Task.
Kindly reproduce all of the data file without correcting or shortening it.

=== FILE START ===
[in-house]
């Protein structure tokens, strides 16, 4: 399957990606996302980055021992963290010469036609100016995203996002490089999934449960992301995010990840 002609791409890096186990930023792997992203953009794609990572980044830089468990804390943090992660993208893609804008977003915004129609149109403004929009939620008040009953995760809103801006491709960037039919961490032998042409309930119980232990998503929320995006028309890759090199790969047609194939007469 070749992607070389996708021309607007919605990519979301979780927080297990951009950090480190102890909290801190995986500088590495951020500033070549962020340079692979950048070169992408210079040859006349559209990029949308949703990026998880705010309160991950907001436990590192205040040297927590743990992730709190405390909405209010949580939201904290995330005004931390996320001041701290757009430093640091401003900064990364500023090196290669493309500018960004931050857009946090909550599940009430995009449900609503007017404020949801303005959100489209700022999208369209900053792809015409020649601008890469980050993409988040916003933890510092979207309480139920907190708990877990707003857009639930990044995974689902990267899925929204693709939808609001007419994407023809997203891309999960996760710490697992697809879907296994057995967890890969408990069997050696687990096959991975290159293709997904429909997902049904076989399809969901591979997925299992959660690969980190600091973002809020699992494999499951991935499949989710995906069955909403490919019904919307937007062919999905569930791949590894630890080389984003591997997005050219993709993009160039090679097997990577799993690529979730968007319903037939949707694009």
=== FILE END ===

[in-house]
């Protein structure tokens, strides 16, 4: 399957990606996302980055021992963290010469036609100016995203996002490089999934449960992301995010990840 002609791409890096186990930023792997992203953009794609990572980044830089468990804390943090992660993208893609804008977003915004129609149109403004929009939620008040009953995760809103801006491709960037039919961490032998042409309930119980232990998503929320995006028309890759090199790969047609194939007469 070749992607070389996708021309607007919605990519979301979780927080297990951009950090480190102890909290801190995986500088590495951020500033070549962020340079692979950048070169992408210079040859006349559209990029949308949703990026998880705010309160991950907001436990590192205040040297927590743990992730709190405390909405209010949580939201904290995330005004931390996320001041701290757009430093640091401003900064990364500023090196290669493309500018960004931050857009946090909550599940009430995009449900609503007017404020949801303005959100489209700022999208369209900053792809015409020649601008890469980050993409988040916003933890510092979207309480139920907190708990877990707003857009639930990044995974689902990267899925929204693709939808609001007419994407023809997203891309999960996760710490697992697809879907296994057995967890890969408990069997050696687990096959991975290159293709997904429909997902049904076989399809969901591979997925299992959660690969980190600091973002809020699992494999499951991935499949989710995906069955909403490919019904919307937007062919999905569930791949590894630890080389984003591997997005050219993709993009160039090679097997990577799993690529979730968007319903037939949707694009």